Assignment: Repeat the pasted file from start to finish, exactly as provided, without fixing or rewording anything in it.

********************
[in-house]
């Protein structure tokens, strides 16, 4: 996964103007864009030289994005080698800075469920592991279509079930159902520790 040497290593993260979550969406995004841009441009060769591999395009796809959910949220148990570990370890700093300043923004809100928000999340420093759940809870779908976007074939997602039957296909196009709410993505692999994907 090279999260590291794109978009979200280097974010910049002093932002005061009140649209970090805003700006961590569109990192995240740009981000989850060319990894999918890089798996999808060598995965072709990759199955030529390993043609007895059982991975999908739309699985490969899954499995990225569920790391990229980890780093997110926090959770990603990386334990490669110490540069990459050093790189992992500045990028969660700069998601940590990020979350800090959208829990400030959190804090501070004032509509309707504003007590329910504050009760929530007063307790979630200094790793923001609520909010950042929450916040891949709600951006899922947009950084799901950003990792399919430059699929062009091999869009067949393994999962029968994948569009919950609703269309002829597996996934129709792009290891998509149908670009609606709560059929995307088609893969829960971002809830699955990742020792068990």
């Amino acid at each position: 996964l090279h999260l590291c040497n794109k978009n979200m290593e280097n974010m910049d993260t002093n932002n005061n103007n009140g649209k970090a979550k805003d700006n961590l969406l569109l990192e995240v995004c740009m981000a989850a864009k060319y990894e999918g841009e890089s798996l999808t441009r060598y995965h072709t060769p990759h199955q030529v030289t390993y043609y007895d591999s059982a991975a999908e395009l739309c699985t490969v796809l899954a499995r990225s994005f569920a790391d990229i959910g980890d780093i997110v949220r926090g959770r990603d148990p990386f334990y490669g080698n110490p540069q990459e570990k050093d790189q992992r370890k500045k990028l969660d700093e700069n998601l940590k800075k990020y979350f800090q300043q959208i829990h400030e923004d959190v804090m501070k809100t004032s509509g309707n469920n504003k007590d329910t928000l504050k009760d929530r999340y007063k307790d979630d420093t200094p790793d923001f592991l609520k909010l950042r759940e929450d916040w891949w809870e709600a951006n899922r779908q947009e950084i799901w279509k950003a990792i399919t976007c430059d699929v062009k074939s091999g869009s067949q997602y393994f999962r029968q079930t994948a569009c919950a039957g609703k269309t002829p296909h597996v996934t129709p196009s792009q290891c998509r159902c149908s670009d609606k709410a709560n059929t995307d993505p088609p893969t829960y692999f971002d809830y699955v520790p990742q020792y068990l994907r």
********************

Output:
[in-house]
């Protein structure tokens, strides 16, 4: 996964103007864009030289994005080698800075469920592991279509079930159902520790 040497290593993260979550969406995004841009441009060769591999395009796809959910949220148990570990370890700093300043923004809100928000999340420093759940809870779908976007074939997602039957296909196009709410993505692999994907 090279999260590291794109978009979200280097974010910049002093932002005061009140649209970090805003700006961590569109990192995240740009981000989850060319990894999918890089798996999808060598995965072709990759199955030529390993043609007895059982991975999908739309699985490969899954499995990225569920790391990229980890780093997110926090959770990603990386334990490669110490540069990459050093790189992992500045990028969660700069998601940590990020979350800090959208829990400030959190804090501070004032509509309707504003007590329910504050009760929530007063307790979630200094790793923001609520909010950042929450916040891949709600951006899922947009950084799901950003990792399919430059699929062009091999869009067949393994999962029968994948569009919950609703269309002829597996996934129709792009290891998509149908670009609606709560059929995307088609893969829960971002809830699955990742020792068990």
């Amino acid at each position: 996964l090279h999260l590291c040497n794109k978009n979200m290593e280097n974010m910049d993260t002093n932002n005061n103007n009140g649209k970090a979550k805003d700006n961590l969406l569109l990192e995240v995004c740009m981000a989850a864009k060319y990894e999918g841009e890089s798996l999808t441009r060598y995965h072709t060769p990759h199955q030529v030289t390993y043609y007895d591999s059982a991975a999908e395009l739309c699985t490969v796809l899954a499995r990225s994005f569920a790391d990229i959910g980890d780093i997110v949220r926090g959770r990603d148990p990386f334990y490669g080698n110490p540069q990459e570990k050093d790189q992992r370890k500045k990028l969660d700093e700069n998601l940590k800075k990020y979350f800090q300043q959208i829990h400030e923004d959190v804090m501070k809100t004032s509509g309707n469920n504003k007590d329910t928000l504050k009760d929530r999340y007063k307790d979630d420093t200094p790793d923001f592991l609520k909010l950042r759940e929450d916040w891949w809870e709600a951006n899922r779908q947009e950084i799901w279509k950003a990792i399919t976007c430059d699929v062009k074939s091999g869009s067949q997602y393994f999962r029968q079930t994948a569009c919950a039957g609703k269309t002829p296909h597996v996934t129709p196009s792009q290891c998509r159902c149908s670009d609606k709410a709560n059929t995307d993505p088609p893969t829960y692999f971002d809830y699955v520790p990742q020792y068990l994907r």